I do not concur with the conclusions regarding the medical malpractice act in Title 7, § 25(1), Code. At this time I do not think it is necessary to place a construction upon that act.

BLOODWORTH, Justice (dissenting).

This is a close case in my judgment. Justice Shores' opinion for the majority is well written and persuasive. Nevertheless, I have concluded that Act 788, as construed by our holding in Bagby Elevator and Electric Co., Inc. v. McBride, 292 Ala. 191, 291 So. 2d 306 (1974), now provides that such actions must be commenced within four (4) years after the final completion of the improvements, unless the cause of action is not discovered and could not reasonably have been discovered within such period, when an additional six (6) months is allowed. It is my view that the Act now constitutes an "open end" statute with no period of limitation of years within which to bring the action under the exception, except the six (6) months after discovery of the cause of action, etc.

*524 Due to the fact that plaintiff, in the instant case, did not bring her action within the six (6) months' period, I would affirm the trial court's judgment holding her action to be barred.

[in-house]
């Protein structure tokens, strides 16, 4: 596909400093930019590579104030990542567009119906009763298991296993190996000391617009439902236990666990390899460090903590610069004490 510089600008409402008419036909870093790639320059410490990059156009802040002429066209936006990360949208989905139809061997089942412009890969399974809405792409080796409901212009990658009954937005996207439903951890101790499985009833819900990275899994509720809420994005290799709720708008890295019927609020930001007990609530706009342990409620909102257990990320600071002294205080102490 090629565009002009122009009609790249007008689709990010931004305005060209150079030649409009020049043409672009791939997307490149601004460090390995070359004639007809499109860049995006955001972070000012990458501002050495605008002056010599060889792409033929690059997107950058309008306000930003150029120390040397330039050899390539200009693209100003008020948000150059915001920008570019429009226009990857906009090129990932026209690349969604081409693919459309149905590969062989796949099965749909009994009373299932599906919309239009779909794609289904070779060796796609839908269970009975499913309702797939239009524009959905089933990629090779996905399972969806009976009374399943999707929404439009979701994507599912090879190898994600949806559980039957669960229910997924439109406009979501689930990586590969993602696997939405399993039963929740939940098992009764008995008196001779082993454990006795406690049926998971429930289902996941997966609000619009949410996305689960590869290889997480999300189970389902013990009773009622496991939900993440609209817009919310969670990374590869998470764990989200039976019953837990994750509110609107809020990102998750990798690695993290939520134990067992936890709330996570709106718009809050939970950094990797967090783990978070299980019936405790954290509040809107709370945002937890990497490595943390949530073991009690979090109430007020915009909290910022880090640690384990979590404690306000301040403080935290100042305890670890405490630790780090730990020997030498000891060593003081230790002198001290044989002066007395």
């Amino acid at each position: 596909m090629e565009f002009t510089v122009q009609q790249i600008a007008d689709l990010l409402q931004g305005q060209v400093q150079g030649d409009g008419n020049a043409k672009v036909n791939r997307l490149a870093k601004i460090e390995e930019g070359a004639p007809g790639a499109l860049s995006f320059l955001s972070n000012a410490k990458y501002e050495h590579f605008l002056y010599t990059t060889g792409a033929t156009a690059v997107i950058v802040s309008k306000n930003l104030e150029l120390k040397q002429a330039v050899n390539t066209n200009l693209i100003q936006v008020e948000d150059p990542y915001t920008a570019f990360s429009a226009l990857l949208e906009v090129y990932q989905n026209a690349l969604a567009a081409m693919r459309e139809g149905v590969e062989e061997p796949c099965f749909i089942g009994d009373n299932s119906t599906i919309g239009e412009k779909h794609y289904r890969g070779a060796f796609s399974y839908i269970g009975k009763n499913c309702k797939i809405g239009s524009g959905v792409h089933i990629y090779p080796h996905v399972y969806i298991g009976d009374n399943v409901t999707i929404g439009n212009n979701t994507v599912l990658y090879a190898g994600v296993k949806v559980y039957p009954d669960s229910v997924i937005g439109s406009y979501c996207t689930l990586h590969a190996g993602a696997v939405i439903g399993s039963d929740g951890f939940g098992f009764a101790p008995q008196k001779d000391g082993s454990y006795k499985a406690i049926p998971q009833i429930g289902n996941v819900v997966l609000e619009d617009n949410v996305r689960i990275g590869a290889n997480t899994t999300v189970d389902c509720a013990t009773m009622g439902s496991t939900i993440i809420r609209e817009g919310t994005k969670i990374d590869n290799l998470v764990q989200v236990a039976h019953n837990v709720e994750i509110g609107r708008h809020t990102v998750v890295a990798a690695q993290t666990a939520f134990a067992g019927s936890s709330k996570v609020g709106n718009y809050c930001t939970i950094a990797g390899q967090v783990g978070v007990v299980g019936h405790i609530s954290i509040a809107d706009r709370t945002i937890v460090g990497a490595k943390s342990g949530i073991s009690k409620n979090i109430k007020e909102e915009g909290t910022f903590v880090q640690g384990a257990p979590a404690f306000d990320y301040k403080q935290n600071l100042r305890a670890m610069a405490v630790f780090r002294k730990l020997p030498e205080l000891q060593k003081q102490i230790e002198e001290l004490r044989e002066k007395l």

I would reserve my judgment as to whether the same reasoning, which impels the majority to reach their conclusions with respect to Act 788, also applies to the "Medical Malpractice Act."

I see no need to answer the various theoretical situations which might arise under the statute as we are here confronted only with the factual context in which this case did arise.

I consider the Act to be workable and not inoperative and void for vagueness as the majority holds. It is therefore that I dissent.

MADDOX, Justice (dissenting).

In Bagby, I set out, in a lengthy dissent, my reasons for believing that Act No. 788 was constitutional. I am still persuaded that I was right then, and I believe I am right now. A reasoned study of my dissent there will answer every question raised in the majority opinion. Consequently, no useful purpose would be served by restating my views again, but I would like to call attention to the fact that some other courts, both state and federal, in addition to those shown in my dissent in Bagby, have found no constitutional problem raised by such "shield" statutes. See Nevada Lakeshore Co. v. Diamond Electric, Inc., 89 Nev. 293, 511 P.2d 113 (1973); Carr v. Miss. Valley Electric Co., 285 So. 2d 301 (La.App.1973); Smith v. Allen-Bradley Co. et al, 371 F. Supp. 698 (W.D.Va.1974).

In Carr, the Louisiana court said: